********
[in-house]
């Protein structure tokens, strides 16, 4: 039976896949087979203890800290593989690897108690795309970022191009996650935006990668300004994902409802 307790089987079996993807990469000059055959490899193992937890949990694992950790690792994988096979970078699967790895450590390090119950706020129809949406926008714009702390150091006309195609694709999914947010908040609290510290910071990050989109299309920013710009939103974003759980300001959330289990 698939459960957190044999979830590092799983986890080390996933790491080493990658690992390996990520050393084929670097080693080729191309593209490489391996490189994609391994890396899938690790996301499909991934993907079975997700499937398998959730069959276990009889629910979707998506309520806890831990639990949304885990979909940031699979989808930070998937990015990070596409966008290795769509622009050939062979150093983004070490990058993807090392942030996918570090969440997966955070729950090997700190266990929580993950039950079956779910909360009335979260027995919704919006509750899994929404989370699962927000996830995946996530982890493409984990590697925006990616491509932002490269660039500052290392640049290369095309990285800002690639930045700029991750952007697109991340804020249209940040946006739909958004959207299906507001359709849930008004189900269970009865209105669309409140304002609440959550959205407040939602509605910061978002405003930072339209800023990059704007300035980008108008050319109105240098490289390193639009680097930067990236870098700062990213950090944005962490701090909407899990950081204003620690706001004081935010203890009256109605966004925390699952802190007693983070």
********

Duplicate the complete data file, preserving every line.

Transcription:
[in-house]
């Protein structure tokens, strides 16, 4: 039976896949087979203890800290593989690897108690795309970022191009996650935006990668300004994902409802 307790089987079996993807990469000059055959490899193992937890949990694992950790690792994988096979970078699967790895450590390090119950706020129809949406926008714009702390150091006309195609694709999914947010908040609290510290910071990050989109299309920013710009939103974003759980300001959330289990 698939459960957190044999979830590092799983986890080390996933790491080493990658690992390996990520050393084929670097080693080729191309593209490489391996490189994609391994890396899938690790996301499909991934993907079975997700499937398998959730069959276990009889629910979707998506309520806890831990639990949304885990979909940031699979989808930070998937990015990070596409966008290795769509622009050939062979150093983004070490990058993807090392942030996918570090969440997966955070729950090997700190266990929580993950039950079956779910909360009335979260027995919704919006509750899994929404989370699962927000996830995946996530982890493409984990590697925006990616491509932002490269660039500052290392640049290369095309990285800002690639930045700029991750952007697109991340804020249209940040946006739909958004959207299906507001359709849930008004189900269970009865209105669309409140304002609440959550959205407040939602509605910061978002405003930072339209800023990059704007300035980008108008050319109105240098490289390193639009680097930067990236870098700062990213950090944005962490701090909407899990950081204003620690706001004081935010203890009256109605966004925390699952802190007693983070």